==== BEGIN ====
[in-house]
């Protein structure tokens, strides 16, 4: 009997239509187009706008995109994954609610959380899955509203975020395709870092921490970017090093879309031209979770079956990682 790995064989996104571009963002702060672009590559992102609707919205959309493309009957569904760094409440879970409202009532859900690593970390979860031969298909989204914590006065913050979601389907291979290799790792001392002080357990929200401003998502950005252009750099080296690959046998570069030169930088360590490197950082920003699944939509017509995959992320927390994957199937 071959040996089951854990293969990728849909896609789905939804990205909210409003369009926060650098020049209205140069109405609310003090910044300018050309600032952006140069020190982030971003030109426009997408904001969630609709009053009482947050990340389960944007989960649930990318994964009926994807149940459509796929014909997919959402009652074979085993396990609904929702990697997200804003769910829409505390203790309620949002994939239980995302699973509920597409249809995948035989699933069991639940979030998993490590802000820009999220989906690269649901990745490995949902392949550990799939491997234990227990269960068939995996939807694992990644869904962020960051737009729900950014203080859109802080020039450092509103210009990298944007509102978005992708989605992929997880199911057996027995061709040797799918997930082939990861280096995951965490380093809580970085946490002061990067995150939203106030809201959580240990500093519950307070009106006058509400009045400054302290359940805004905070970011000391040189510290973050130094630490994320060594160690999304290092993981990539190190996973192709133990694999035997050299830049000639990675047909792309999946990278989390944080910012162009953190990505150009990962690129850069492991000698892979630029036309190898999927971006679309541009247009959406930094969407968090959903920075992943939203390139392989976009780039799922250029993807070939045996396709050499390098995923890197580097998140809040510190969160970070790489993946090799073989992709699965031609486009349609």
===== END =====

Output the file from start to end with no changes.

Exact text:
[in-house]
């Protein structure tokens, strides 16, 4: 009997239509187009706008995109994954609610959380899955509203975020395709870092921490970017090093879309031209979770079956990682 790995064989996104571009963002702060672009590559992102609707919205959309493309009957569904760094409440879970409202009532859900690593970390979860031969298909989204914590006065913050979601389907291979290799790792001392002080357990929200401003998502950005252009750099080296690959046998570069030169930088360590490197950082920003699944939509017509995959992320927390994957199937 071959040996089951854990293969990728849909896609789905939804990205909210409003369009926060650098020049209205140069109405609310003090910044300018050309600032952006140069020190982030971003030109426009997408904001969630609709009053009482947050990340389960944007989960649930990318994964009926994807149940459509796929014909997919959402009652074979085993396990609904929702990697997200804003769910829409505390203790309620949002994939239980995302699973509920597409249809995948035989699933069991639940979030998993490590802000820009999220989906690269649901990745490995949902392949550990799939491997234990227990269960068939995996939807694992990644869904962020960051737009729900950014203080859109802080020039450092509103210009990298944007509102978005992708989605992929997880199911057996027995061709040797799918997930082939990861280096995951965490380093809580970085946490002061990067995150939203106030809201959580240990500093519950307070009106006058509400009045400054302290359940805004905070970011000391040189510290973050130094630490994320060594160690999304290092993981990539190190996973192709133990694999035997050299830049000639990675047909792309999946990278989390944080910012162009953190990505150009990962690129850069492991000698892979630029036309190898999927971006679309541009247009959406930094969407968090959903920075992943939203390139392989976009780039799922250029993807070939045996396709050499390098995923890197580097998140809040510190969160970070790489993946090799073989992709699965031609486009349609």